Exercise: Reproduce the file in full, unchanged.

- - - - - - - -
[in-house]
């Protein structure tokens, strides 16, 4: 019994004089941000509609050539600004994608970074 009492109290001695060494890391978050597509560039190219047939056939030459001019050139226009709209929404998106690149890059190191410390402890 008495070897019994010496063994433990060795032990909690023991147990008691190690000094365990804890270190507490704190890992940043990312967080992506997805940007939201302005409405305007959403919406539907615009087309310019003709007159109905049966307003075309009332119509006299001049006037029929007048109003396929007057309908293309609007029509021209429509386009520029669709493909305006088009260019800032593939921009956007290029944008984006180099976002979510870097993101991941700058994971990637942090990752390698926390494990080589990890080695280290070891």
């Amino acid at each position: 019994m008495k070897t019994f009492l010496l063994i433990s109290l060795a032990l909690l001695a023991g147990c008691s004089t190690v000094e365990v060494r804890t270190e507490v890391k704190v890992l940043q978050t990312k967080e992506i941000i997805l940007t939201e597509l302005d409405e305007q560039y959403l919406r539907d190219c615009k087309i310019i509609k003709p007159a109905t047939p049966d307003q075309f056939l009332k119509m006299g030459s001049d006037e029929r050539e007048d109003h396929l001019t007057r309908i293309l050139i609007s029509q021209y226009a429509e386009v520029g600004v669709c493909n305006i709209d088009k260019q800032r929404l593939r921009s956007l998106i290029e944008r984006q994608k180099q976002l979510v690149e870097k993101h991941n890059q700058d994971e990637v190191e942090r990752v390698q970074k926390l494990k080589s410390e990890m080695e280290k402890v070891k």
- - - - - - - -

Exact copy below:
[in-house]
């Protein structure tokens, strides 16, 4: 019994004089941000509609050539600004994608970074 009492109290001695060494890391978050597509560039190219047939056939030459001019050139226009709209929404998106690149890059190191410390402890 008495070897019994010496063994433990060795032990909690023991147990008691190690000094365990804890270190507490704190890992940043990312967080992506997805940007939201302005409405305007959403919406539907615009087309310019003709007159109905049966307003075309009332119509006299001049006037029929007048109003396929007057309908293309609007029509021209429509386009520029669709493909305006088009260019800032593939921009956007290029944008984006180099976002979510870097993101991941700058994971990637942090990752390698926390494990080589990890080695280290070891």
């Amino acid at each position: 019994m008495k070897t019994f009492l010496l063994i433990s109290l060795a032990l909690l001695a023991g147990c008691s004089t190690v000094e365990v060494r804890t270190e507490v890391k704190v890992l940043q978050t990312k967080e992506i941000i997805l940007t939201e597509l302005d409405e305007q560039y959403l919406r539907d190219c615009k087309i310019i509609k003709p007159a109905t047939p049966d307003q075309f056939l009332k119509m006299g030459s001049d006037e029929r050539e007048d109003h396929l001019t007057r309908i293309l050139i609007s029509q021209y226009a429509e386009v520029g600004v669709c493909n305006i709209d088009k260019q800032r929404l593939r921009s956007l998106i290029e944008r984006q994608k180099q976002l979510v690149e870097k993101h991941n890059q700058d994971e990637v190191e942090r990752v390698q970074k926390l494990k080589s410390e990890m080695e280290k402890v070891k």